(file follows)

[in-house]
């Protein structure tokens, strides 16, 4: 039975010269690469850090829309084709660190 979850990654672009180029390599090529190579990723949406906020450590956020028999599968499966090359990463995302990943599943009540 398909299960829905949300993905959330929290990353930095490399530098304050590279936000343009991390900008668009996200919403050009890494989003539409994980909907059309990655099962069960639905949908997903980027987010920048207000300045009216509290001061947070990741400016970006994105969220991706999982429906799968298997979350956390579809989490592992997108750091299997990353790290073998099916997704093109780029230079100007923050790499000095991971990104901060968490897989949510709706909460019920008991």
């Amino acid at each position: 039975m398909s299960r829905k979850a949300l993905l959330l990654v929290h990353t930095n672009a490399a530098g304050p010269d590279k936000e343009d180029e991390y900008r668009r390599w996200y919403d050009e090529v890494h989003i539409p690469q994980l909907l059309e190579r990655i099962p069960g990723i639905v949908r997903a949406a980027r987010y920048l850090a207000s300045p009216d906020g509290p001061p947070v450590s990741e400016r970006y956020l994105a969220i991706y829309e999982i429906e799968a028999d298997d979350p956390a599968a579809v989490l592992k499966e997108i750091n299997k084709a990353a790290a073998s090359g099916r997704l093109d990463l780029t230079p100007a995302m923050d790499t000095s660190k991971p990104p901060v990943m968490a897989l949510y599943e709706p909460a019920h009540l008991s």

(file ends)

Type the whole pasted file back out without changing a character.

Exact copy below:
[in-house]
């Protein structure tokens, strides 16, 4: 039975010269690469850090829309084709660190 979850990654672009180029390599090529190579990723949406906020450590956020028999599968499966090359990463995302990943599943009540 398909299960829905949300993905959330929290990353930095490399530098304050590279936000343009991390900008668009996200919403050009890494989003539409994980909907059309990655099962069960639905949908997903980027987010920048207000300045009216509290001061947070990741400016970006994105969220991706999982429906799968298997979350956390579809989490592992997108750091299997990353790290073998099916997704093109780029230079100007923050790499000095991971990104901060968490897989949510709706909460019920008991």
């Amino acid at each position: 039975m398909s299960r829905k979850a949300l993905l959330l990654v929290h990353t930095n672009a490399a530098g304050p010269d590279k936000e343009d180029e991390y900008r668009r390599w996200y919403d050009e090529v890494h989003i539409p690469q994980l909907l059309e190579r990655i099962p069960g990723i639905v949908r997903a949406a980027r987010y920048l850090a207000s300045p009216d906020g509290p001061p947070v450590s990741e400016r970006y956020l994105a969220i991706y829309e999982i429906e799968a028999d298997d979350p956390a599968a579809v989490l592992k499966e997108i750091n299997k084709a990353a790290a073998s090359g099916r997704l093109d990463l780029t230079p100007a995302m923050d790499t000095s660190k991971p990104p901060v990943m968490a897989l949510y599943e709706p909460a019920h009540l008991s």